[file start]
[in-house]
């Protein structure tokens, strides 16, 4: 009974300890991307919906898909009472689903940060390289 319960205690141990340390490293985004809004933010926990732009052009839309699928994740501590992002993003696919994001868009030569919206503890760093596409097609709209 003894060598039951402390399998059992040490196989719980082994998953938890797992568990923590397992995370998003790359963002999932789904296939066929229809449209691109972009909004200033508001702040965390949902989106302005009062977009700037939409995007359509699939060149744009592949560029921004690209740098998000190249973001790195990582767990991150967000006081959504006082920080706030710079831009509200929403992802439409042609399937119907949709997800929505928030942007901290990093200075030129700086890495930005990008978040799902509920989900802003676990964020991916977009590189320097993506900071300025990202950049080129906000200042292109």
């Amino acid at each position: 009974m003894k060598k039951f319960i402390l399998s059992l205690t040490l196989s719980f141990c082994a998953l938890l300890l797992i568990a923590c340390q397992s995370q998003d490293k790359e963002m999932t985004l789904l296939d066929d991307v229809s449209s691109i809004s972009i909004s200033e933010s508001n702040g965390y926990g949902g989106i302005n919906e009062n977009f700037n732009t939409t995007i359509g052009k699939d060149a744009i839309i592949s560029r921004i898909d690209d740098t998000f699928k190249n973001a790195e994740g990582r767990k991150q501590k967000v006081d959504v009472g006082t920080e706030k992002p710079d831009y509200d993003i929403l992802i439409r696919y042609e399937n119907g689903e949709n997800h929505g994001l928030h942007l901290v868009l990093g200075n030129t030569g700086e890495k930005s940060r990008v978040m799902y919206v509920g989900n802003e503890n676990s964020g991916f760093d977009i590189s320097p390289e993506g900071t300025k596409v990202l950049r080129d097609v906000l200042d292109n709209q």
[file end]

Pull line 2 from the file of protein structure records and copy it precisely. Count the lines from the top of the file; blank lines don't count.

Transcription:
């Protein structure tokens, strides 16, 4: 009974300890991307919906898909009472689903940060390289 319960205690141990340390490293985004809004933010926990732009052009839309699928994740501590992002993003696919994001868009030569919206503890760093596409097609709209 003894060598039951402390399998059992040490196989719980082994998953938890797992568990923590397992995370998003790359963002999932789904296939066929229809449209691109972009909004200033508001702040965390949902989106302005009062977009700037939409995007359509699939060149744009592949560029921004690209740098998000190249973001790195990582767990991150967000006081959504006082920080706030710079831009509200929403992802439409042609399937119907949709997800929505928030942007901290990093200075030129700086890495930005990008978040799902509920989900802003676990964020991916977009590189320097993506900071300025990202950049080129906000200042292109």